Serving the High Plains

Lawsuit: Driver in Five Mile Park crash lacked a license

The father of a Tucumcari teenager who died in an SUV accident at Five Mile Park earlier this year alleges in a wrongful-death lawsuit that an unlicensed juvenile was driving when the crash occurred.

The man’s legal firm filed a second lawsuit, alleging the city violated the Inspection of Public Records Act in failing to provide police, dispatch and other records related to the accident.

Steven Gloms on June 6 filed a complaint in Tucumcari District Court for wrongful death and negligence against the city and eight individuals. (The Quay County Sun is not identifying the plaintiffs because they identify several juveniles.)

Gloms is the father of Jayden Gloms, 15, who died in the accident on Jan. 24.

According to the lawsuit, Gloms was riding in a Jeep with three other teens at the firing range of Five Mile Park about 4:45 p.m.

It alleges the boy behind the wheel did not have a driver’s license when he was doing “donuts” in the Jeep.

“This manner of driving, in combination with the ground surface within the shooting range, caused the Jeep to roll over,” the filing states. “When the Jeep began to roll, Jayden Gloms became stuck under the Jeep, which had flipped and landed on him.”

A phone message left to Tucumcari city attorney Jared Najjar requesting comment was not immediately returned. Mayor Ralph Moya, reached by phone, declined to comment on the advice of the city attorney.

A Tucumcari Police Department report stated Jayden was hanging out of a passenger-side window of the vehicle when the accident occurred.

Paramedics and the Office of Medical Examiner determined Jayden had died at the scene. Hundreds attended Jayden’s funeral at Rattler Gymnasium.

The lawsuit also alleges the city had been aware for years that people had driven to the shooting range for recreational purposes and encouraged the use of trails for all-terrain vehicles at the park.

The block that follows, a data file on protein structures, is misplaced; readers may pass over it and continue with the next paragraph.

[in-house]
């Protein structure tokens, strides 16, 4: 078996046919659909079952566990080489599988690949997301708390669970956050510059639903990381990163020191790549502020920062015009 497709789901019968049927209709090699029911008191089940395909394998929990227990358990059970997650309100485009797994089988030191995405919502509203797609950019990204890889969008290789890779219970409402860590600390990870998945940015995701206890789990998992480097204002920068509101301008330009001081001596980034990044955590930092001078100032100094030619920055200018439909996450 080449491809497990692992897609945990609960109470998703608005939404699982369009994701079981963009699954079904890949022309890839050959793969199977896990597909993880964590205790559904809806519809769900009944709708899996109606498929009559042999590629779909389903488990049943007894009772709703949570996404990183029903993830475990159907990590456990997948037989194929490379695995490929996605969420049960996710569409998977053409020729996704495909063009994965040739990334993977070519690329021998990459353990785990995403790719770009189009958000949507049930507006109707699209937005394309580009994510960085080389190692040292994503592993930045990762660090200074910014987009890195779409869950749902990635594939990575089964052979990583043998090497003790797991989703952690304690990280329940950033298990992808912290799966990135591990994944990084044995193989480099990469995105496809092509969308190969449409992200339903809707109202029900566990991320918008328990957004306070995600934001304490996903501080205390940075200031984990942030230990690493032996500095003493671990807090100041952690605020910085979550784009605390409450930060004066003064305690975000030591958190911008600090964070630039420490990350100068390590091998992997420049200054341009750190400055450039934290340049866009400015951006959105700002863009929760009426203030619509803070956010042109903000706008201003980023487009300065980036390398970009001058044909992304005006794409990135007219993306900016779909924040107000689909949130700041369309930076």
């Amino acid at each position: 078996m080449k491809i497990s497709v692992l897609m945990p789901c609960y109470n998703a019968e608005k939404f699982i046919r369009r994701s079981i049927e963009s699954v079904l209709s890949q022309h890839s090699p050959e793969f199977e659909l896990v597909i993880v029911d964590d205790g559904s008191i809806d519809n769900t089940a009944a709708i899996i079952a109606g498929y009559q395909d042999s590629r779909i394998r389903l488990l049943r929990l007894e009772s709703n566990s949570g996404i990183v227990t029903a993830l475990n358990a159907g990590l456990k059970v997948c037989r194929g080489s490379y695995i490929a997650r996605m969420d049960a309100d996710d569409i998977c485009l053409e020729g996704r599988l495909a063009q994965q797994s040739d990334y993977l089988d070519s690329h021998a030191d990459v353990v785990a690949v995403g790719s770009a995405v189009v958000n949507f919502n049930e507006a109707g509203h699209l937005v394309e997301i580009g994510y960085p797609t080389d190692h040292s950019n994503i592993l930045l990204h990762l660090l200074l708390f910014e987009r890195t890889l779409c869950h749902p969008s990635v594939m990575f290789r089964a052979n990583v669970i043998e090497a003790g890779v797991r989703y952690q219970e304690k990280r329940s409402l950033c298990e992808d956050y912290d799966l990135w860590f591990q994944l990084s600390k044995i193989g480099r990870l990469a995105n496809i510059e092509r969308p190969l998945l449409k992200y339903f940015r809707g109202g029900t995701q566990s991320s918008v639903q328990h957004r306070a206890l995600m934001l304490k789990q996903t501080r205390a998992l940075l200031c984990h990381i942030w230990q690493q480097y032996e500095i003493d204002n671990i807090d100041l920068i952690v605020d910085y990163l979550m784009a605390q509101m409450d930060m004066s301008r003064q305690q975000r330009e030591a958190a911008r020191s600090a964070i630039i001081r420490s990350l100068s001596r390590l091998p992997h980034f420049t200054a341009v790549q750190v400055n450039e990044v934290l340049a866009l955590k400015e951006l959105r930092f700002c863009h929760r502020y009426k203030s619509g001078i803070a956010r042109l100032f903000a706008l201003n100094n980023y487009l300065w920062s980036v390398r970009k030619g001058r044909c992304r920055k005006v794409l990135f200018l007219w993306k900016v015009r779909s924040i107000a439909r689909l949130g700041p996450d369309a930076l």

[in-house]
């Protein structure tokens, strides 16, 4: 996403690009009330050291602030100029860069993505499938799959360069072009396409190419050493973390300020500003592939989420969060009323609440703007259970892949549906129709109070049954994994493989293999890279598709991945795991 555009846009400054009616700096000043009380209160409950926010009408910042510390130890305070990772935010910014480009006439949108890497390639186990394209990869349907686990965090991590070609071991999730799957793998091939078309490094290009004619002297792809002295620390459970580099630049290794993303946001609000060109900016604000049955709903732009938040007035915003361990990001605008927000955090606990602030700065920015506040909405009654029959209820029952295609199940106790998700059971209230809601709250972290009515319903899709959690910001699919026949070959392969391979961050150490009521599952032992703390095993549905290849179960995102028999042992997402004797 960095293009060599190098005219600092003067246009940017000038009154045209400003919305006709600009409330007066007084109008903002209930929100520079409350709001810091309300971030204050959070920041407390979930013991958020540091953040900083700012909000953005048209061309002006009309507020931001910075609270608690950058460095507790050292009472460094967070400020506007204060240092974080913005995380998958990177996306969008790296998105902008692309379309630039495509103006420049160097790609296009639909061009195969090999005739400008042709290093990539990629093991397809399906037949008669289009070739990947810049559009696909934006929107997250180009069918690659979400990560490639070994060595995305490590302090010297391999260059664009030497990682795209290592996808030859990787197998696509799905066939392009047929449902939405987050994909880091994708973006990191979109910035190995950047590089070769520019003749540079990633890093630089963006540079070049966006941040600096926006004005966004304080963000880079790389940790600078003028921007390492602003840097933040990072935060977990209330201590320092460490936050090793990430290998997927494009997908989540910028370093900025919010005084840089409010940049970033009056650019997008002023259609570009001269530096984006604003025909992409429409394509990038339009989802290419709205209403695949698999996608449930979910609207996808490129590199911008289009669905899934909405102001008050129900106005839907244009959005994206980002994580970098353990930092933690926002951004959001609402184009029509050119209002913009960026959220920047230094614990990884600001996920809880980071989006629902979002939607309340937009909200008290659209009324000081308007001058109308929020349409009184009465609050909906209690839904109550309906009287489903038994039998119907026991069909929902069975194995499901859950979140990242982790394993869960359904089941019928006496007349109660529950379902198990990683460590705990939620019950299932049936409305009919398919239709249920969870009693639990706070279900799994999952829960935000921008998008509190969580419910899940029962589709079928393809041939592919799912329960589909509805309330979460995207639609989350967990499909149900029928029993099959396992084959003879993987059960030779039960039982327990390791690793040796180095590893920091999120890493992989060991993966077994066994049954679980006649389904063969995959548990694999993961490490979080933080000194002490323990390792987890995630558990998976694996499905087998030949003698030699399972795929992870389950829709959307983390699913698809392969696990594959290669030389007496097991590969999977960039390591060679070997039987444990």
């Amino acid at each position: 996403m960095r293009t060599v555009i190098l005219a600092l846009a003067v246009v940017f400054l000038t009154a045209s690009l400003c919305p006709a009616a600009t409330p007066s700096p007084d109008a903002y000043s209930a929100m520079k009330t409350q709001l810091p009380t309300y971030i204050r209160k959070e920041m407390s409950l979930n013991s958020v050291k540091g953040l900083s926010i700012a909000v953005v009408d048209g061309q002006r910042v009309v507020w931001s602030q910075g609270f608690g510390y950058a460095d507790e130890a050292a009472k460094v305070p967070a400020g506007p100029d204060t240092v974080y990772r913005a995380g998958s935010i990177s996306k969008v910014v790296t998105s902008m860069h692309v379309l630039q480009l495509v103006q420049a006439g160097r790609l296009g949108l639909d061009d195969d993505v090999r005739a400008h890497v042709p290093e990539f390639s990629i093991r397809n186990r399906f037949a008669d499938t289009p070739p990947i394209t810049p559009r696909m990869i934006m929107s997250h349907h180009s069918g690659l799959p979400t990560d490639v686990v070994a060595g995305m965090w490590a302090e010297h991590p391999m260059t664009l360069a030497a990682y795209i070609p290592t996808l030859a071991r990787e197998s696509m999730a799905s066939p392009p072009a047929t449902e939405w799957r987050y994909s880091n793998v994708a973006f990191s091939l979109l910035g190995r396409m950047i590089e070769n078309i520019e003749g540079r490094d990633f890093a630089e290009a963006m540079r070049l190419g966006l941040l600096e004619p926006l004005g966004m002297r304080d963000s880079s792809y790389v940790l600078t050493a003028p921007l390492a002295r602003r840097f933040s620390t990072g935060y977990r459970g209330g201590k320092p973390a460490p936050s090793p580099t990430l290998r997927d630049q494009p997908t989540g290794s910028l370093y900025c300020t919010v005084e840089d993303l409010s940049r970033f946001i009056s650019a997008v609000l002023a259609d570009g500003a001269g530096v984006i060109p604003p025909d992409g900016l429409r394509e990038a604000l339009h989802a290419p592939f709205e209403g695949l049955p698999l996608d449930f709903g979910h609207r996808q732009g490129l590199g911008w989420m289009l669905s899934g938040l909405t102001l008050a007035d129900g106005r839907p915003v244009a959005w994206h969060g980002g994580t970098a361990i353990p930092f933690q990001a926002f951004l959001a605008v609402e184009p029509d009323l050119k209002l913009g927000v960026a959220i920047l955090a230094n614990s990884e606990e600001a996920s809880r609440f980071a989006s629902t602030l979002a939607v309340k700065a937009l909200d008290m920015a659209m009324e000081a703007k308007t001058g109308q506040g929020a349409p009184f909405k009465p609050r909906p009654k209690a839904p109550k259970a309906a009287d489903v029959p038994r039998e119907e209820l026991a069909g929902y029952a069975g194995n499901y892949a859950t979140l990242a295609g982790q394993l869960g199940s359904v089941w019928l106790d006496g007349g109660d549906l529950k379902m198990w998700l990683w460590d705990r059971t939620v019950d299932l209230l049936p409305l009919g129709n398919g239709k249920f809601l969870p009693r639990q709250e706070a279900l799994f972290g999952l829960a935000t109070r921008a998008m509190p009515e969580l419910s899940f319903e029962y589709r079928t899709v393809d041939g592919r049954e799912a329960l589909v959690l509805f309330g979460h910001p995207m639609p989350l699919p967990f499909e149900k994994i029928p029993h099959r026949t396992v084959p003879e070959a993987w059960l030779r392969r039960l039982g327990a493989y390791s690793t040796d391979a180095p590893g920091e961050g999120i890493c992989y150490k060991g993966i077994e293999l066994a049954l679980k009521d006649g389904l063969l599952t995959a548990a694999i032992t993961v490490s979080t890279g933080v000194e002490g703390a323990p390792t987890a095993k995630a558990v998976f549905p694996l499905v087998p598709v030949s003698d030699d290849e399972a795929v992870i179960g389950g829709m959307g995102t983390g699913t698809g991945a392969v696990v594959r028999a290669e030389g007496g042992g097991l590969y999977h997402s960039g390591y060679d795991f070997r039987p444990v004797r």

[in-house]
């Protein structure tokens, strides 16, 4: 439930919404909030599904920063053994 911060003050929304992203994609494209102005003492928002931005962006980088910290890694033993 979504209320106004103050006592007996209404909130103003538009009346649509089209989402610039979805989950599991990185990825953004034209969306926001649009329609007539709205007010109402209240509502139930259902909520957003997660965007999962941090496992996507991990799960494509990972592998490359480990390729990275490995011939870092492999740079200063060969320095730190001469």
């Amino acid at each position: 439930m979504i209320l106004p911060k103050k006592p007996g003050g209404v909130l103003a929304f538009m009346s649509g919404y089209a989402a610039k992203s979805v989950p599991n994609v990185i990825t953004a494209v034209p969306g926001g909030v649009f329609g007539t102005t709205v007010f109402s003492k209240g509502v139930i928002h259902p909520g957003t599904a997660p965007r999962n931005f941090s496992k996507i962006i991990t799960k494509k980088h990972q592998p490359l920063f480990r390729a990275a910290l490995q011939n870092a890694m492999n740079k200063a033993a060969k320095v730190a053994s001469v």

“The City was also aware prior to January 2023 that the condition of Five Mile Park posed risks or danger to park visitors, and that maintenance efforts were needed to make the area safely accessible for recreational purposes (including driving),” the suit states.

It added the city was aware of previous accidents there and did not complete rehabilitation efforts at the park.

“… Five Mile Park has consequently remained in a dangerous and dilapidated condition until and throughout the automobile rollover that killed Jayden Gloms,” the suit stated.

The lawsuit alleges negligent operation and maintenance of the park, labeling it as “a potentially dangerous and apparent attractive nuisance for off-roading and reckless driving activities.”

It maintains the city failed to arrange surveillance of the park, failed to erect a fence or gate to discourage reckless driving there and failed to close the park or shooting range to vehicles.

The suit alleges negligence by eight defendants, including three juveniles who were with Jayden the night of the accident and two listed as the Jeep’s owners who allegedly permitted the unlicensed driver.

The juvenile probation office reviewed the crash report and was due to meet with the three boys and their parents. District Attorney Tim Rose, citing confidentiality laws regarding juveniles, declined to disclose details of the report

The lawsuit seeks compensatory and punitive damages, including the costs of Jayden’s funeral.

Gloms’ second lawsuit, filed June 5, alleges six violations by the city of the Inspection of Public Records Act.

It states Gloms’ attorney submitted open-records requests in April to the city regarding police reports on the accident and the operation and maintenance of the Five Mile Park shooting range. It states city officials failed to respond to several requests, missed deadlines to meet the requests or provided incomplete responses or no responses at all.

The lawsuit states it was seeking compensatory and statutory damages of $100 a day on the six counts of alleged noncompliance, plus injunctive relief directing the city to preserve and produce all records from the requests.

The Kennedy, Hernandez and Harrison law firm in Albuquerque filed both lawsuits on Gloms’ behalf.

 
 
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